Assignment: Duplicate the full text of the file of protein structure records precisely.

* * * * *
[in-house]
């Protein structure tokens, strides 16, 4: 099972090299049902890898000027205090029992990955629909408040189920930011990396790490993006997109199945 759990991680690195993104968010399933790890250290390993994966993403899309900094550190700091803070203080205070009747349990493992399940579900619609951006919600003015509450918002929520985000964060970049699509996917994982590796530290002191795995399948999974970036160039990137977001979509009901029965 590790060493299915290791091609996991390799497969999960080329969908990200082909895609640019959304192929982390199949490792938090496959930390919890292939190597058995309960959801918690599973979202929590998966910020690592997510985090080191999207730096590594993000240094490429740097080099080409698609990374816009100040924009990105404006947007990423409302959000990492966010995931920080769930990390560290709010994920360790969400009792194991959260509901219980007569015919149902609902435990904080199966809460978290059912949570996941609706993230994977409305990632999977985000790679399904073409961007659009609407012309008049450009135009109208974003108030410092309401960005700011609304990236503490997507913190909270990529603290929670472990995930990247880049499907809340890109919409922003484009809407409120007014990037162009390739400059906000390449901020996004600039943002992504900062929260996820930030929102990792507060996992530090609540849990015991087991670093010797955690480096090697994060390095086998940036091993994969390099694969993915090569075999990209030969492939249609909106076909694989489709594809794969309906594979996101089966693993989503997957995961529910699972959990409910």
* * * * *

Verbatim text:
[in-house]
């Protein structure tokens, strides 16, 4: 099972090299049902890898000027205090029992990955629909408040189920930011990396790490993006997109199945 759990991680690195993104968010399933790890250290390993994966993403899309900094550190700091803070203080205070009747349990493992399940579900619609951006919600003015509450918002929520985000964060970049699509996917994982590796530290002191795995399948999974970036160039990137977001979509009901029965 590790060493299915290791091609996991390799497969999960080329969908990200082909895609640019959304192929982390199949490792938090496959930390919890292939190597058995309960959801918690599973979202929590998966910020690592997510985090080191999207730096590594993000240094490429740097080099080409698609990374816009100040924009990105404006947007990423409302959000990492966010995931920080769930990390560290709010994920360790969400009792194991959260509901219980007569015919149902609902435990904080199966809460978290059912949570996941609706993230994977409305990632999977985000790679399904073409961007659009609407012309008049450009135009109208974003108030410092309401960005700011609304990236503490997507913190909270990529603290929670472990995930990247880049499907809340890109919409922003484009809407409120007014990037162009390739400059906000390449901020996004600039943002992504900062929260996820930030929102990792507060996992530090609540849990015991087991670093010797955690480096090697994060390095086998940036091993994969390099694969993915090569075999990209030969492939249609909106076909694989489709594809794969309906594979996101089966693993989503997957995961529910699972959990409910």